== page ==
Interventions Intended to Support Breastfeeding: Updated Assessment of Benefits and Harms

Valerie Flaherman, MD, MPH1; Isabelle Von Kohorn, MD, PhD

“Counseling mothers to avoid giving infants any food or drink other than breast milk during the newborn period is step 6 of the BFHI and one of the primary care interventions most commonly used to support breastfeeding. Three randomized trials have specifically examined the effectiveness of counseling to avoid giving newborns any food or drink other than breast milk; none showed a beneficial effect of such counseling on breastfeeding duration. Studies examining counseling to avoid giving newborns any food or drink other than breast milk were not included in the evidence review. The authors did include several studies examining the effectiveness of multiple-component interventions that incorporated such counseling. These studies also did not show a beneficial effect on breastfeeding outcomes.”

“Lack of proven efficacy for exclusive breastfeeding during the newborn period to improve breastfeeding duration is important, because exclusivity during the newborn period may not be free of potential harm. For example, the onset of copious breast milk production varies. For women who have scant colostrum and no copious milk production for 4 to 7 days, exclusive breastfeeding in the first few days after birth is associated with increased risk of hyperbilirubinemia, dehydration, and readmission. Although these conditions are generally mild and often resolve rapidly, their frequency is high; 1% to 2% of all US newborns require readmission in the first week after birth, and the risk is approximately doubled for those exclusively breastfed. If counseling to avoid food and drink other than breast milk is not an effective method to support breastfeeding, the frequent low morbidity and rare high morbidity outcomes could potentially be avoided without reducing breastfeeding duration.”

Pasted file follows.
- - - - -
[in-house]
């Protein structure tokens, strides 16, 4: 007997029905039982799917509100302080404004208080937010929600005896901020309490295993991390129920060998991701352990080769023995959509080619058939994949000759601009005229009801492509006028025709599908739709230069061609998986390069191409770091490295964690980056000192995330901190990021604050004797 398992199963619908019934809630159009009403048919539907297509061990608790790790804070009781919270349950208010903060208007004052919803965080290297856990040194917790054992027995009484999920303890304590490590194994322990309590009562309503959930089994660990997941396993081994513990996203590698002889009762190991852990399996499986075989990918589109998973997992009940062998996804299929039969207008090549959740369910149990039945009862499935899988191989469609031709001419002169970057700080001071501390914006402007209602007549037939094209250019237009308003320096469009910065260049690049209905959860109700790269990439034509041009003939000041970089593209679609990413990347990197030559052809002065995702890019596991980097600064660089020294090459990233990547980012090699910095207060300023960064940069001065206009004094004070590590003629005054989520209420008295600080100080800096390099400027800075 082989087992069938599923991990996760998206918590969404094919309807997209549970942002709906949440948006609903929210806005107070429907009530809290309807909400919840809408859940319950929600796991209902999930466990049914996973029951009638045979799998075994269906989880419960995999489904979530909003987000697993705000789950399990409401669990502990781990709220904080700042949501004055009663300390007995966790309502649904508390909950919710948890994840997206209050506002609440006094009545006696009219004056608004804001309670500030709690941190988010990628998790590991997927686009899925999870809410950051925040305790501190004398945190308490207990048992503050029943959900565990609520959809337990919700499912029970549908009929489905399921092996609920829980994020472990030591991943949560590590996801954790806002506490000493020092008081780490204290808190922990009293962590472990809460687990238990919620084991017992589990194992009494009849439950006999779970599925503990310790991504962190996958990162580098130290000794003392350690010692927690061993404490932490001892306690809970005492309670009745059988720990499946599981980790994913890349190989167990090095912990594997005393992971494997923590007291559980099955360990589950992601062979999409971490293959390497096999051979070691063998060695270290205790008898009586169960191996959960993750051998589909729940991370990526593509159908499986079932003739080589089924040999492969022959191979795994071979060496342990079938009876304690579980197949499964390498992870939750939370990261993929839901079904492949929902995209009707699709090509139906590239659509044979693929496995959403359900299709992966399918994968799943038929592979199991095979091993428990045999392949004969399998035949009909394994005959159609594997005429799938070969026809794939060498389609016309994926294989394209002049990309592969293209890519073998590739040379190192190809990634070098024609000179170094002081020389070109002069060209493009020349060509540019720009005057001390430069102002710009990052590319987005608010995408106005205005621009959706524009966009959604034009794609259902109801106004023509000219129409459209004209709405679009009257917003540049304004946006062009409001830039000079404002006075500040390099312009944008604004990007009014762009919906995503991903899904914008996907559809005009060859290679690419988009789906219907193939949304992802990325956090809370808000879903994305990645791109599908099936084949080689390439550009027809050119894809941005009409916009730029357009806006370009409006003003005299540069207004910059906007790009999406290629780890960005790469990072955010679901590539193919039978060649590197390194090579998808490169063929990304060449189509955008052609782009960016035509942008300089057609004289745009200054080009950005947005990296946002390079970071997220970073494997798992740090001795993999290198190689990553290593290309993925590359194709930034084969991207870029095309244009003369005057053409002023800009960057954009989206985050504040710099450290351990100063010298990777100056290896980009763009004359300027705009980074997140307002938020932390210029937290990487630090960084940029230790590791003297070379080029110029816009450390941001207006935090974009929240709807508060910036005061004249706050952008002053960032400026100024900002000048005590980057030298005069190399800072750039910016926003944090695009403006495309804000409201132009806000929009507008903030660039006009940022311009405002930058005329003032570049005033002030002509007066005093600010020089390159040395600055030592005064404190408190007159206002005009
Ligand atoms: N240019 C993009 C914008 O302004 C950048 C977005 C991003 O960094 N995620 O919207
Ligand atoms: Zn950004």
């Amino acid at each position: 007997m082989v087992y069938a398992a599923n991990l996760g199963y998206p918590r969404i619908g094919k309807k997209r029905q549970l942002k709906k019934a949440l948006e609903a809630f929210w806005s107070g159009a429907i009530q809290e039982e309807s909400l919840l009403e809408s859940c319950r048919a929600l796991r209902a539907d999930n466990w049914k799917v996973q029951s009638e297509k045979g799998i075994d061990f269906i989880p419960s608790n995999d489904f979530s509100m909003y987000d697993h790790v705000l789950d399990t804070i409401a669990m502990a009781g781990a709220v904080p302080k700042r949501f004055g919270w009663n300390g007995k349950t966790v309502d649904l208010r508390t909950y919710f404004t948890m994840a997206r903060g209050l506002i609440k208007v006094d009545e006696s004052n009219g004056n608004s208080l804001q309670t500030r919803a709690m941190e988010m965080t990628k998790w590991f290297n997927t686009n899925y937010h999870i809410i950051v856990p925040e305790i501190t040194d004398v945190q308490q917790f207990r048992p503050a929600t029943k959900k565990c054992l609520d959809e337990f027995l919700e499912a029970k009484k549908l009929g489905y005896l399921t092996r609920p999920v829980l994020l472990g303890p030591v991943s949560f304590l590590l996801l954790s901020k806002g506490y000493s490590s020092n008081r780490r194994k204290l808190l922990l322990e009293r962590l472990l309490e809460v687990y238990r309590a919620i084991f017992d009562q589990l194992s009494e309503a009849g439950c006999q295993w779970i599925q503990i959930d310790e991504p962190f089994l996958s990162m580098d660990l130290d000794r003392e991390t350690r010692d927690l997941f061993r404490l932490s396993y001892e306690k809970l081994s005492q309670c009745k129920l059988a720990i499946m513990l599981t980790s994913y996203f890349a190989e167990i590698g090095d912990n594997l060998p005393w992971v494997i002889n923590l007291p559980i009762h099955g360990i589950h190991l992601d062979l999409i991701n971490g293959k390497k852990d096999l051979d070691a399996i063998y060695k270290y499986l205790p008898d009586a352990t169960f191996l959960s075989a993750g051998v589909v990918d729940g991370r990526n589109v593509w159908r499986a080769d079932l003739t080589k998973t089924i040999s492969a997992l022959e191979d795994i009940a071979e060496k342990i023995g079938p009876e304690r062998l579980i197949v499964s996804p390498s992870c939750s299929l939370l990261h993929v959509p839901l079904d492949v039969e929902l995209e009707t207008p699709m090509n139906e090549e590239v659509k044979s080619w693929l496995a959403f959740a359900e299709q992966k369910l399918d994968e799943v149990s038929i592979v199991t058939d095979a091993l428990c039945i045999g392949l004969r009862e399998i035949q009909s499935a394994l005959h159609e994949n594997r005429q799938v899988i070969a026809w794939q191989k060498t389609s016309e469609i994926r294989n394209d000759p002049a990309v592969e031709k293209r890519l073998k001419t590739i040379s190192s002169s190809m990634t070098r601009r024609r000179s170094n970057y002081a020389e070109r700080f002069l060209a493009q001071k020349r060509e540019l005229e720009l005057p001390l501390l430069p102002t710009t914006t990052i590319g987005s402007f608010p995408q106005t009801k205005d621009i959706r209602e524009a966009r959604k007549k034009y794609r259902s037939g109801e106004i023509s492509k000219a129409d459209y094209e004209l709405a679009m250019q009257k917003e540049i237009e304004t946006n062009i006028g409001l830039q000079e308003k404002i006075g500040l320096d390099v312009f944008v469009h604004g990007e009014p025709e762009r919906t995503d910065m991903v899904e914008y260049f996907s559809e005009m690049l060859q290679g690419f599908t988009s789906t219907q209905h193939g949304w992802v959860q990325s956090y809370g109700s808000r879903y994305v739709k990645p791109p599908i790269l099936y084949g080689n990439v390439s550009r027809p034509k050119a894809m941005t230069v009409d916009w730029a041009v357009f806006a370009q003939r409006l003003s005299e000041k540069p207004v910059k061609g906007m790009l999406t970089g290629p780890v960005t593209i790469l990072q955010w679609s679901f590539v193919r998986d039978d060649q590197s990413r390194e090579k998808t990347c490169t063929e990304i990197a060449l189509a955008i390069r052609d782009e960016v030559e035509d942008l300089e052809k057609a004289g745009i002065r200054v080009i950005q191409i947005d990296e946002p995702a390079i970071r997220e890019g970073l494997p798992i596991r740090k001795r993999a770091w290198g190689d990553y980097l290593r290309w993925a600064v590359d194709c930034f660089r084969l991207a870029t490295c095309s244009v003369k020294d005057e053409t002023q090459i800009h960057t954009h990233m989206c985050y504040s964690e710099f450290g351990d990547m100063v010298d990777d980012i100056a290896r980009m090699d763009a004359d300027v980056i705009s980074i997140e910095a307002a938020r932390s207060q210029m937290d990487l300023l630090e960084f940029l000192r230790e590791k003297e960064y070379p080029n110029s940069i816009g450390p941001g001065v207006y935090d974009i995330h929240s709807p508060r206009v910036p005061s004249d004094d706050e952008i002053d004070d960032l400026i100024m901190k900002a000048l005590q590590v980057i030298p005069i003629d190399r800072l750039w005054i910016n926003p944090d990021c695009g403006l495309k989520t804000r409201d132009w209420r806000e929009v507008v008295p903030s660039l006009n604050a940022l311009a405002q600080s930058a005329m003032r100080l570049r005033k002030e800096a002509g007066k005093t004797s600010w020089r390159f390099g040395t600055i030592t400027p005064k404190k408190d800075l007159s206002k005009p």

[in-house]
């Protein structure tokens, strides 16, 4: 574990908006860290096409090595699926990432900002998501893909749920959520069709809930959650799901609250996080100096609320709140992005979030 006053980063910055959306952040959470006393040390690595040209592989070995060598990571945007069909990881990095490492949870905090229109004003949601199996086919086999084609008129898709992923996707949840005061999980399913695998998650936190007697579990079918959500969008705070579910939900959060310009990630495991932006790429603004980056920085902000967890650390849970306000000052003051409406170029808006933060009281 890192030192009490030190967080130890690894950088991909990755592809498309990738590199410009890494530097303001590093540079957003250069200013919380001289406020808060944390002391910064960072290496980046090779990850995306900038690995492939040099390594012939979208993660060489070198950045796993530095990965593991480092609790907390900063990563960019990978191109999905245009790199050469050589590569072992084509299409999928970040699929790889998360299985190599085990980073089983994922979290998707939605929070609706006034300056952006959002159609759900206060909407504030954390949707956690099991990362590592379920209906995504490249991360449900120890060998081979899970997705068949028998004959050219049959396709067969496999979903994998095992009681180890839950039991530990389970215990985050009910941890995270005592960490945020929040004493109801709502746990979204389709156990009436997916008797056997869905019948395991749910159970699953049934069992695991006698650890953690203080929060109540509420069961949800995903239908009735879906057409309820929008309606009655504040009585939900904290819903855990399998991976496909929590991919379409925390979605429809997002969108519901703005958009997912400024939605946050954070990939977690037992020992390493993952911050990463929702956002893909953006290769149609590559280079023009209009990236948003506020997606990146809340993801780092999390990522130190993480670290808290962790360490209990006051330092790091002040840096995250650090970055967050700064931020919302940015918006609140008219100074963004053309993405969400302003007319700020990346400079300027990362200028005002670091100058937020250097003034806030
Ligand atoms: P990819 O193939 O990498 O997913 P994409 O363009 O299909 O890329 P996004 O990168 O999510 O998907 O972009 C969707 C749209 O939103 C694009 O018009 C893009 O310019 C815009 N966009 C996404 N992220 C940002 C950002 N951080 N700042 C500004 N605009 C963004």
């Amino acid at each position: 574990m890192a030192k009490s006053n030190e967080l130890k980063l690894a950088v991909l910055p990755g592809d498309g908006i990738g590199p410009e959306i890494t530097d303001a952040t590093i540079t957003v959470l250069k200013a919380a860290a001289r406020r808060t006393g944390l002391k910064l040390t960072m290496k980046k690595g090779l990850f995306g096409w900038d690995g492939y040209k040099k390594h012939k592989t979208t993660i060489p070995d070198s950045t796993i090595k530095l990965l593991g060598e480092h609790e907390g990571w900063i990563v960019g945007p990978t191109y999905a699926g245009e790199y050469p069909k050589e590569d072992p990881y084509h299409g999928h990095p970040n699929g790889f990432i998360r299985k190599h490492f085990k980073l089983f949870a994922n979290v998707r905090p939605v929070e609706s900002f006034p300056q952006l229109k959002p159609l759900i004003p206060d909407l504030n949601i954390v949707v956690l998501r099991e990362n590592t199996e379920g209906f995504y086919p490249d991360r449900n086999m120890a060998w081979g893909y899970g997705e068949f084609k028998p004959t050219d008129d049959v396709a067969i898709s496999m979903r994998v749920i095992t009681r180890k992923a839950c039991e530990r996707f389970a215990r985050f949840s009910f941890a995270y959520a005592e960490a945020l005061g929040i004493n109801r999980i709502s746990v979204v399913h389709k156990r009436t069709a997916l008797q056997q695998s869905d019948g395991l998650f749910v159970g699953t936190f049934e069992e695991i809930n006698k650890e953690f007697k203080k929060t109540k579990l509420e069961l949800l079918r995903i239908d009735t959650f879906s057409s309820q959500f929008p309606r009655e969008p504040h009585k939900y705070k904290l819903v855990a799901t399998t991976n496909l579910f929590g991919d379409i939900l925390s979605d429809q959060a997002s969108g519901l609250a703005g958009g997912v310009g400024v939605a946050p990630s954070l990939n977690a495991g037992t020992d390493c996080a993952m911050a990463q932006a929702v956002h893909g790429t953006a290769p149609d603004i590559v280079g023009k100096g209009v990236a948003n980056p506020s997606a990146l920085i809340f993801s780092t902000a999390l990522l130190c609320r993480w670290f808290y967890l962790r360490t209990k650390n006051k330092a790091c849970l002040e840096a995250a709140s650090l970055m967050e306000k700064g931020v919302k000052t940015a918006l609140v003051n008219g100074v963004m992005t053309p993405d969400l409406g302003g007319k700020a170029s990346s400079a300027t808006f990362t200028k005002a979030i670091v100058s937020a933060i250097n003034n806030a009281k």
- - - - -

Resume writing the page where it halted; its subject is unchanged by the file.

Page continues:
Read more at Journal of the American Medical Association.

Read the Fed is Best summary of this article: Recent Article Discusses WHO Recommendation to Avoid Supplementation in Newborns Involves Risks and Does Not Improve Breastfeeding Rates